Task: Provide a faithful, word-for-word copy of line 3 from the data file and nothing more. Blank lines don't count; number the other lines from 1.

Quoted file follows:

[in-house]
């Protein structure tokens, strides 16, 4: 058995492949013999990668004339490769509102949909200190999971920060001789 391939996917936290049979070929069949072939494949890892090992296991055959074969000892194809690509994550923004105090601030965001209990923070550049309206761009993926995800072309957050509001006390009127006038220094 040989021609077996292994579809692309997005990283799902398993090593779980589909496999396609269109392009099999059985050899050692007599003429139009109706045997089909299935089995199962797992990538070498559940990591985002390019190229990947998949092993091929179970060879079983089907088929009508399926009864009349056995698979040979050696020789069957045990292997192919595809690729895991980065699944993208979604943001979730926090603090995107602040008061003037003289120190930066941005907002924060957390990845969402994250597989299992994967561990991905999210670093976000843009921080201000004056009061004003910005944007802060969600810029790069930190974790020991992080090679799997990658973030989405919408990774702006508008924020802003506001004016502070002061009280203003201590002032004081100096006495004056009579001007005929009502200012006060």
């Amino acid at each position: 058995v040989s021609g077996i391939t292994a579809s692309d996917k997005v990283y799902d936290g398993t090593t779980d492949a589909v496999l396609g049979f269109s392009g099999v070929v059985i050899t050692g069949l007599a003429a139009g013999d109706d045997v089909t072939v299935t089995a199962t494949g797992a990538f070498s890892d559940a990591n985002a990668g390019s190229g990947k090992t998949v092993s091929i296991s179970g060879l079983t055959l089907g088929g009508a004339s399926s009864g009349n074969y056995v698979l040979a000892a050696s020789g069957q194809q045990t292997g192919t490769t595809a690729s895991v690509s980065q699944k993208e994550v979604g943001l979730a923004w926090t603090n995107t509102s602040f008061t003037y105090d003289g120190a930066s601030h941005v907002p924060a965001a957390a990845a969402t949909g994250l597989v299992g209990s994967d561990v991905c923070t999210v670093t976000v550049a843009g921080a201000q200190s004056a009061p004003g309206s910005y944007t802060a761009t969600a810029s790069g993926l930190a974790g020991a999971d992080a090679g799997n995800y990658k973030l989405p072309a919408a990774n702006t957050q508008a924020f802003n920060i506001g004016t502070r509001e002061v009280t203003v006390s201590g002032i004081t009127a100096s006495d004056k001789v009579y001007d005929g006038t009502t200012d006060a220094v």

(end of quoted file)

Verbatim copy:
């Amino acid at each position: 058995v040989s021609g077996i391939t292994a579809s692309d996917k997005v990283y799902d936290g398993t090593t779980d492949a589909v496999l396609g049979f269109s392009g099999v070929v059985i050899t050692g069949l007599a003429a139009g013999d109706d045997v089909t072939v299935t089995a199962t494949g797992a990538f070498s890892d559940a990591n985002a990668g390019s190229g990947k090992t998949v092993s091929i296991s179970g060879l079983t055959l089907g088929g009508a004339s399926s009864g009349n074969y056995v698979l040979a000892a050696s020789g069957q194809q045990t292997g192919t490769t595809a690729s895991v690509s980065q699944k993208e994550v979604g943001l979730a923004w926090t603090n995107t509102s602040f008061t003037y105090d003289g120190a930066s601030h941005v907002p924060a965001a957390a990845a969402t949909g994250l597989v299992g209990s994967d561990v991905c923070t999210v670093t976000v550049a843009g921080a201000q200190s004056a009061p004003g309206s910005y944007t802060a761009t969600a810029s790069g993926l930190a974790g020991a999971d992080a090679g799997n995800y990658k973030l989405p072309a919408a990774n702006t957050q508008a924020f802003n920060i506001g004016t502070r509001e002061v009280t203003v006390s201590g002032i004081t009127a100096s006495d004056k001789v009579y001007d005929g006038t009502t200012d006060a220094v």